‘Tis the season for babies!
Spring is in the air! Or, at least it WAS! Regardless of what the temperature seems to indicate, spring is here and with it, follows the arrival of animal babies.
There’s nothing quite like the feeling of awe and wonder that happens around babies of ANY species! It is human nature to be captivated by and drawn to new life, and that human nature is exactly what keeps the Northwoods Wildlife Center intensely busy in the spring of each year.
The Center fields calls almost daily in the springtime about “orphaned” wildlife. People are kind and caring, and the sight of a helpless newborn sends many into action mode hoping to save the young life. As well-intentioned as the action may be, the fact is that most “orphaned” babies are not orphaned at all! For example, a new-born fawn will appear to be lying alone in the woods, but its mother is nearby. Perhaps she is foraging for food, but she also stays at a distance because a deer has scent, but a newborn fawn does not. Her distance draws predators away from her baby.
So how do you know if a baby animal needs your help? Call the Northwoods Wildlife Center at (715) 356-7400. A licensed rehabilitator will help you determine the right course of action for the situation.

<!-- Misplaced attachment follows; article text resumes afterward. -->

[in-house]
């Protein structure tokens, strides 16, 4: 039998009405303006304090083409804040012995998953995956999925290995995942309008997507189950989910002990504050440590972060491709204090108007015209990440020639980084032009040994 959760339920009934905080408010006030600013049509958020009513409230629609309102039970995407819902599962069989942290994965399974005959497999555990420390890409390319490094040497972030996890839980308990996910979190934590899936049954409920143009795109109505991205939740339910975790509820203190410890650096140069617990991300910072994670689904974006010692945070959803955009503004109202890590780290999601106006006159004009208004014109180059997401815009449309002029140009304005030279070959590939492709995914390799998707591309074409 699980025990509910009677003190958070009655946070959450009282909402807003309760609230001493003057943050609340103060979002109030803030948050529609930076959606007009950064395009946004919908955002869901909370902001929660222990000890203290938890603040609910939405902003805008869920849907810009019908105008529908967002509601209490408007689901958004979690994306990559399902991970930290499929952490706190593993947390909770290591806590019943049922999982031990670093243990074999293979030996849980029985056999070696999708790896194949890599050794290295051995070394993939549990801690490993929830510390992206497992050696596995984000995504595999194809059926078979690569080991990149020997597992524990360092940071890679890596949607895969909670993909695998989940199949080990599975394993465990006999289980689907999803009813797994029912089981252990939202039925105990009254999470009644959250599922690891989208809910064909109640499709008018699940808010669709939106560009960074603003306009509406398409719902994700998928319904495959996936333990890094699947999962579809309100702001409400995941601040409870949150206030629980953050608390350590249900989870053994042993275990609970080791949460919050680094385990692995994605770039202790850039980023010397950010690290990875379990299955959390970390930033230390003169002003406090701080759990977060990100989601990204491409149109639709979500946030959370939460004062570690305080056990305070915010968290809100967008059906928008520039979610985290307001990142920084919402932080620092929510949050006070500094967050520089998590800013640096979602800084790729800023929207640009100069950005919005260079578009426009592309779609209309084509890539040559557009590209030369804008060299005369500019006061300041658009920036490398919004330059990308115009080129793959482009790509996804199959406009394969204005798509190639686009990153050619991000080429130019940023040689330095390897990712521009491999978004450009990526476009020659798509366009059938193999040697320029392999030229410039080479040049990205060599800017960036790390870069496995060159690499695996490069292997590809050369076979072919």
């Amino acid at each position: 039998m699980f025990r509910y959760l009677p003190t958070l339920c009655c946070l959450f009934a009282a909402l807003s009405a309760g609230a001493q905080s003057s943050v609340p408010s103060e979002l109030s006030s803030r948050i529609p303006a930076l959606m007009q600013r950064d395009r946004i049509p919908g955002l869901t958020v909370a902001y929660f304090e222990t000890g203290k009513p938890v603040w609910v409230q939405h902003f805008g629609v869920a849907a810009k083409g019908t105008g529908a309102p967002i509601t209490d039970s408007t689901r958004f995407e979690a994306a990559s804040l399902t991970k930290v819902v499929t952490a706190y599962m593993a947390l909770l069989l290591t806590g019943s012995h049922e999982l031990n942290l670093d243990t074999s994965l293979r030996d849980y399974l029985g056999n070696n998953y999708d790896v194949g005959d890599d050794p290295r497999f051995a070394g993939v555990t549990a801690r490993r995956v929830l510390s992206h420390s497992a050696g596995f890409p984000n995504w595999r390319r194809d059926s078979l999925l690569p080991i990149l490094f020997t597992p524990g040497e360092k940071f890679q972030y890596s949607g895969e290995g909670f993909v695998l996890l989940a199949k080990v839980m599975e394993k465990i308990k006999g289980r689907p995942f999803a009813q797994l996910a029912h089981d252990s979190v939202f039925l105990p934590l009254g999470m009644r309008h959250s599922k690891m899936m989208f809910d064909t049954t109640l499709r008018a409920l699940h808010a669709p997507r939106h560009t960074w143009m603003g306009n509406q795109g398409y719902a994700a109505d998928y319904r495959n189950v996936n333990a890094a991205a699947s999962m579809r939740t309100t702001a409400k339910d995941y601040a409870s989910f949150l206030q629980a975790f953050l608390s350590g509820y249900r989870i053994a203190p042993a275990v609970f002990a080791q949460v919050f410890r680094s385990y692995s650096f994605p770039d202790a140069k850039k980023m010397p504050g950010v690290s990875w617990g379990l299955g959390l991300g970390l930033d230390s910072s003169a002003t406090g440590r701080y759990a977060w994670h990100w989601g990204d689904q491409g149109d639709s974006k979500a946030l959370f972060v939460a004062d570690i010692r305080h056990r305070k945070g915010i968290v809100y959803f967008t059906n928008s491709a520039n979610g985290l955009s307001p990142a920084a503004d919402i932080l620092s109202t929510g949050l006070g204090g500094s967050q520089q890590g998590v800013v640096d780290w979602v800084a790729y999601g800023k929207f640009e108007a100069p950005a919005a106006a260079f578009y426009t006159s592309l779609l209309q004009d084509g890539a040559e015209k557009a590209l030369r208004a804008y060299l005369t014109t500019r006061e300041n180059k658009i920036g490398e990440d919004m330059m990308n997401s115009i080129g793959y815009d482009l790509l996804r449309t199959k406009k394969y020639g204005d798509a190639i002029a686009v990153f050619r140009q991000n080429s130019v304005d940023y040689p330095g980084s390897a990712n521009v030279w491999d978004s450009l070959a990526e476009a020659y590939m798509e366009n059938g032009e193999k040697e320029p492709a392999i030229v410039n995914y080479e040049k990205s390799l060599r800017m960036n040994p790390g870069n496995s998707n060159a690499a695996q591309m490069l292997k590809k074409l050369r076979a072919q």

“Unless the infant is hurt or we know the adult is dead, we will do whatever we can to reunite the infant with its mother. There is no perfect substitute for maternal care,” says Mike Zielinski, a licensed rehabilitator at the Center. “We will intervene when necessary, of course, but the most desirable outcome for any infant, is to be with its mother.”
Sometimes it is not possible to reunite the infant and parent. This little brother/sister pair of squirrels (pictured above) were tucked safely and securely one moment in their tree nest 40 feet above the ground, and in the next moment were blown out in a gust of wind. They landed with remnants of their nest, beneath the tree that was their home. In this instance, after a fall of that height, human intervention was warranted. The male sustained numerous small cuts and abrasions and one large wound to his chest area which received 5 stitches. The female sustained numerous small cuts, as well. In this case, a licensed rehabilitator is the infants best chance for survival.
The Northwoods Wildlife Center offers this advice for the coming spring season: Be observant as you rake and mow your lawns and clean debris from your gardens. Many small animals have their babies in ground nests and can easily be disrupted, injured or killed by these common spring activities. As always, if you have any questions about a wildlife situation you’ve encountered, call the Northwoods Wildlife Center for help at (715) 356-7400.
The Northwoods Wildlife Center is located in Minocqua on Hwy 70 West across from Trigs and next to the Northwoods Animal Hospital. The Center is a not-for profit 501c3 organization.